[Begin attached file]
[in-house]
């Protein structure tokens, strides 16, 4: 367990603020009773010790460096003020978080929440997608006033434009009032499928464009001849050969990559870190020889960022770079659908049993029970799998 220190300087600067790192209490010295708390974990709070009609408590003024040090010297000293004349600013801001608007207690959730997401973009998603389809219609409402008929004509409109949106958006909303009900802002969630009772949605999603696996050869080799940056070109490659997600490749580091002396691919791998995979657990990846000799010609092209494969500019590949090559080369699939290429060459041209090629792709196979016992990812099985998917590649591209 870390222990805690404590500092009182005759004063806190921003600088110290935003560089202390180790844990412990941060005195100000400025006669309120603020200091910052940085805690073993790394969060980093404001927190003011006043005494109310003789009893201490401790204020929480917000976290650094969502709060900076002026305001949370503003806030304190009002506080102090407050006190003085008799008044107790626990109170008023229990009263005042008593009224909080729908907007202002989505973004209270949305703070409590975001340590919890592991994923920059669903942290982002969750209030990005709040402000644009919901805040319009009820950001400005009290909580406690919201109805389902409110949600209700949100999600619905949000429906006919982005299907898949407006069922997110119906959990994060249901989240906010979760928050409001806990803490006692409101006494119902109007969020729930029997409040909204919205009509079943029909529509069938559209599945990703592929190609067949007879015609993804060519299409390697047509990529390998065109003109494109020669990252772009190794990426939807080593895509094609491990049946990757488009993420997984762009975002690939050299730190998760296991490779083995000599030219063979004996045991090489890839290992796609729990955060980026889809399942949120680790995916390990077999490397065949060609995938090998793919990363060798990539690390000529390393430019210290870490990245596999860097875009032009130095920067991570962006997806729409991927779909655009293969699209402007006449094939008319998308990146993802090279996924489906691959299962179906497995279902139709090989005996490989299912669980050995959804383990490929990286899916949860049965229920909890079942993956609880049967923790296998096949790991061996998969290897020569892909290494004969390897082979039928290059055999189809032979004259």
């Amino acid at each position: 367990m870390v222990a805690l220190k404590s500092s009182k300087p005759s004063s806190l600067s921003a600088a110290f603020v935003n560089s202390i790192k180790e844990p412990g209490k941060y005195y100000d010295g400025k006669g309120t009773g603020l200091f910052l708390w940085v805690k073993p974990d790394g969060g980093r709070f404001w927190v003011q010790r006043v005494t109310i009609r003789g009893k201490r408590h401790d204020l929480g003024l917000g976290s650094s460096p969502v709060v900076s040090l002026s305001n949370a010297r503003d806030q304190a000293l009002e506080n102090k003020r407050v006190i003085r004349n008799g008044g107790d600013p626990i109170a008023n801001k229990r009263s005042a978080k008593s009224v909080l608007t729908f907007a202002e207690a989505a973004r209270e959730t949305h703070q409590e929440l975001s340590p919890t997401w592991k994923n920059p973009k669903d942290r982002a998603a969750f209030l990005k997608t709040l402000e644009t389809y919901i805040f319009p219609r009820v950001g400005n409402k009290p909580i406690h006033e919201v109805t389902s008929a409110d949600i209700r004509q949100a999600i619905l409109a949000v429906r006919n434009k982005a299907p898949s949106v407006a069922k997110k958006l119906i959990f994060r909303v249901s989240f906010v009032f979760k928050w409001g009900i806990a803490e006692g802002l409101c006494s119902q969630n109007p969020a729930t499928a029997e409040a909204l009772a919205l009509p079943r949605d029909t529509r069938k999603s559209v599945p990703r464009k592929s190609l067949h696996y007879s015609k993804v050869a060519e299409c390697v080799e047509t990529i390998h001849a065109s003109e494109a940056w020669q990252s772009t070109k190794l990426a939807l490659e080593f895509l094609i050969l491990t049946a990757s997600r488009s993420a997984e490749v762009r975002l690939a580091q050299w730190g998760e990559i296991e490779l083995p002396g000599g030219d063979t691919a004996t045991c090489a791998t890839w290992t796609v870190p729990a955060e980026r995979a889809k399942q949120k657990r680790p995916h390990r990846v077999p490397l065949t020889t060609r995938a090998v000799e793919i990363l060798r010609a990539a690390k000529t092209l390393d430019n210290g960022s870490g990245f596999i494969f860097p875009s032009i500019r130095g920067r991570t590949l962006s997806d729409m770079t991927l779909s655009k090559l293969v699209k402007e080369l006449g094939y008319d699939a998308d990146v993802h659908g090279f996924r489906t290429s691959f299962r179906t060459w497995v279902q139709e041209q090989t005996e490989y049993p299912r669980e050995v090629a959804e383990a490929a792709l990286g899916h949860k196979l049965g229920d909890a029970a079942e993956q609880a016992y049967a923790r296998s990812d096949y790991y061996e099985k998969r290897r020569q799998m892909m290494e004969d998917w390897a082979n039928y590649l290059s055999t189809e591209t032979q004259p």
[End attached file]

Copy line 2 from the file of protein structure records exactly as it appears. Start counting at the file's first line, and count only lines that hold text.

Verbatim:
């Protein structure tokens, strides 16, 4: 367990603020009773010790460096003020978080929440997608006033434009009032499928464009001849050969990559870190020889960022770079659908049993029970799998 220190300087600067790192209490010295708390974990709070009609408590003024040090010297000293004349600013801001608007207690959730997401973009998603389809219609409402008929004509409109949106958006909303009900802002969630009772949605999603696996050869080799940056070109490659997600490749580091002396691919791998995979657990990846000799010609092209494969500019590949090559080369699939290429060459041209090629792709196979016992990812099985998917590649591209 870390222990805690404590500092009182005759004063806190921003600088110290935003560089202390180790844990412990941060005195100000400025006669309120603020200091910052940085805690073993790394969060980093404001927190003011006043005494109310003789009893201490401790204020929480917000976290650094969502709060900076002026305001949370503003806030304190009002506080102090407050006190003085008799008044107790626990109170008023229990009263005042008593009224909080729908907007202002989505973004209270949305703070409590975001340590919890592991994923920059669903942290982002969750209030990005709040402000644009919901805040319009009820950001400005009290909580406690919201109805389902409110949600209700949100999600619905949000429906006919982005299907898949407006069922997110119906959990994060249901989240906010979760928050409001806990803490006692409101006494119902109007969020729930029997409040909204919205009509079943029909529509069938559209599945990703592929190609067949007879015609993804060519299409390697047509990529390998065109003109494109020669990252772009190794990426939807080593895509094609491990049946990757488009993420997984762009975002690939050299730190998760296991490779083995000599030219063979004996045991090489890839290992796609729990955060980026889809399942949120680790995916390990077999490397065949060609995938090998793919990363060798990539690390000529390393430019210290870490990245596999860097875009032009130095920067991570962006997806729409991927779909655009293969699209402007006449094939008319998308990146993802090279996924489906691959299962179906497995279902139709090989005996490989299912669980050995959804383990490929990286899916949860049965229920909890079942993956609880049967923790296998096949790991061996998969290897020569892909290494004969390897082979039928290059055999189809032979004259």